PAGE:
This article is more than 1 year old

Massive game advertising startup to aid desperate brands

Product placement in computer and console games

Right now Massive software is only licensed to work with online platforms. It doesn't require that the games themselves are designed to be online, just that the platforms are, but that lets out the Nintendo Game Cube, which doesn't yet have an online version of the device. And so far Massive hasn't yet signed a deal with Sony to work along with Playstation games.

"We have the software to work with PlayStation, it's tested and it works, but commercial terms have not been agreed," says Hays and that's virtually all she'll say about Sony. Clearly a relationship with Sony is important. The Massive contract stops games publishers from agreeing to introduce any other network advertising software into their games, so while the big publishers may not yet be able to make money on their Sony games, they can't go offering that advertising inventory anywhere else right now either. This means that the 48 per cent of the market that Massive says it has tied up, really is tied up. It can't benefit from all that marketplace until it has an agreement with Sony, but then again neither can anyone else.

We can imagine that the publishers are putting pressure on Sony to jump on the Massive bandwagon at the earliest opportunity. However Sony, being the largest games publisher in the world, expected to ship about 295m games this year, may insist on building its own advertising network, and this would split the market. That would leave those that have signed with Massive out on a limb, unable to use their upcoming Sony launches in either network, having signed with Massive, but being dependent on Sony for permission, since it has contractual control over most of its games.

Such a rift in the market would only set back the advertising industry for in game advertising. What media buyer wants to buy twice from two different organisations when planning a campaign to launch a new product or promotion?

And games publishers could really do with this extra revenue, particularly important at the current stage of the cycle in the games business, with games platforms about to be replaced. Right now consumers are reluctant to buy games platforms, but also reluctant to buy games that may only have a short life before a new platform makes them obsolete.

Hays says, "This is about $500,000 to $1m of extra new revenue per game for most games. And as far as the games publisher is concerned, it's free money."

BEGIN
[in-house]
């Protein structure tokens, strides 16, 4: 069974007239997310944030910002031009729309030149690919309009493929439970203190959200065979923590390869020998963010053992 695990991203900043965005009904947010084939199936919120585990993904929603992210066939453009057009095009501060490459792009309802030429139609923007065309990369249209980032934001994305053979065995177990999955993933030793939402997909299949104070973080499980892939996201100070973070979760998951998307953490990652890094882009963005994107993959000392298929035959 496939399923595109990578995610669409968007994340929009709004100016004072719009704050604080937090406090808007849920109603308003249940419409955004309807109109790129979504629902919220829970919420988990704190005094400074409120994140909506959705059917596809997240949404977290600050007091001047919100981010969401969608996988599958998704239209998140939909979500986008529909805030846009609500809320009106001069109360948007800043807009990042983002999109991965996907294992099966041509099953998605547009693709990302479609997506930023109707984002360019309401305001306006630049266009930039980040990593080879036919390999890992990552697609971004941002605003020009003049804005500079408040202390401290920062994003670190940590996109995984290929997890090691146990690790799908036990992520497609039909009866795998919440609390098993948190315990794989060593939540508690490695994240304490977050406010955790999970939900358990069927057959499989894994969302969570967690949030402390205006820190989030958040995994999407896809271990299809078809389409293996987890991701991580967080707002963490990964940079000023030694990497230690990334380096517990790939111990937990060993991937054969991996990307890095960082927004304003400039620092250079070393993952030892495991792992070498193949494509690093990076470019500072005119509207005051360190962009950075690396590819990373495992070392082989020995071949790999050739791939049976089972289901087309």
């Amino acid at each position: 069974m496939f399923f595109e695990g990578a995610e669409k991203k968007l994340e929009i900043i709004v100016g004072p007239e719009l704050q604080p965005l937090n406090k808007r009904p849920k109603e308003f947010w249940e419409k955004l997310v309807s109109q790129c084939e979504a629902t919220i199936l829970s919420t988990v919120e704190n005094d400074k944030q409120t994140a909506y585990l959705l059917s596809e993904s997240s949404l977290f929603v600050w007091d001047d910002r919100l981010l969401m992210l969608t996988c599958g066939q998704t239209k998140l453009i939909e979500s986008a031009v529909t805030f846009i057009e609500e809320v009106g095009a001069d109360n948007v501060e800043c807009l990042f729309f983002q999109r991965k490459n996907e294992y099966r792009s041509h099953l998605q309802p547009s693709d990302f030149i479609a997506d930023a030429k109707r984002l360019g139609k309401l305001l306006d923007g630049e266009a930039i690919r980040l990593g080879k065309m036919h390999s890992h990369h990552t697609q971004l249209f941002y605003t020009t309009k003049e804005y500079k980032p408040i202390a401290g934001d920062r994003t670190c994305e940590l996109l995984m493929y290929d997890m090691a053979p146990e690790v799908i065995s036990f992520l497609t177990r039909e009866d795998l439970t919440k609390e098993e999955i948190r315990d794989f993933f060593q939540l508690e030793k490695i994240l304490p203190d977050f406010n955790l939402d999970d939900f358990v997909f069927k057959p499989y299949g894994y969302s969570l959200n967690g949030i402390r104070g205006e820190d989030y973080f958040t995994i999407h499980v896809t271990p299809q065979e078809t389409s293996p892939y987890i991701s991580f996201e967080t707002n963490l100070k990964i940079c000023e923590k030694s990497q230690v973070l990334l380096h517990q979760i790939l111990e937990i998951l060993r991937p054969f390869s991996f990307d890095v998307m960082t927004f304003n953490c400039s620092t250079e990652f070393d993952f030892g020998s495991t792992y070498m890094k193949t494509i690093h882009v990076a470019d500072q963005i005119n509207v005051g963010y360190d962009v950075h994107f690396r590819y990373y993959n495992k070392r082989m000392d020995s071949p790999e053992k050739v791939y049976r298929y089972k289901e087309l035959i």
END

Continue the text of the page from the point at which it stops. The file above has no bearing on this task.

And it opens up advertising markets that were completely unavailable to in-game advertising before. Films, for instance, are a huge potential vertical, but because they need to change their creative materials in real time, so far they could not use in-game advertising at all because of the delay in bringing games to market and the length of time they stayed there.

So does Massive have a huge list of technology and business model patents from this business to try to stop competitors entering it? According to Hays, Massive doesn't need them. "Once publishers get used to that cash flow from advertising, they are going to find it hard to live without it. Let's say they are at the end of a three year deal with us and considering signing with us or a new competitor.

"If they are launching a game in the dying days of our deal and they have to finalize production, they would be breaking the terms of their contract to introduce competing technology. What they have to do is either delay the introduction of the game - which is lost revenue - or issue it with our software in it. That means they would get a few days or weeks of advertising revenue and then their new game would have to run for the rest of its life without an advertising component."

And this will also be true of all of the publisher's old existing games. "Our reach projections are critical and we have been very conservative with them," says Hays. "Our reach calculations are based on the title's sales and then a percentage of these which are online and a calculation of how many playing hours that games will generate for that first month. We anticipate that each game will churn after 4 months."

Effectively Massive reckons it has 4 to 5 months of advertising inventory to sell before people stop playing the game in large numbers.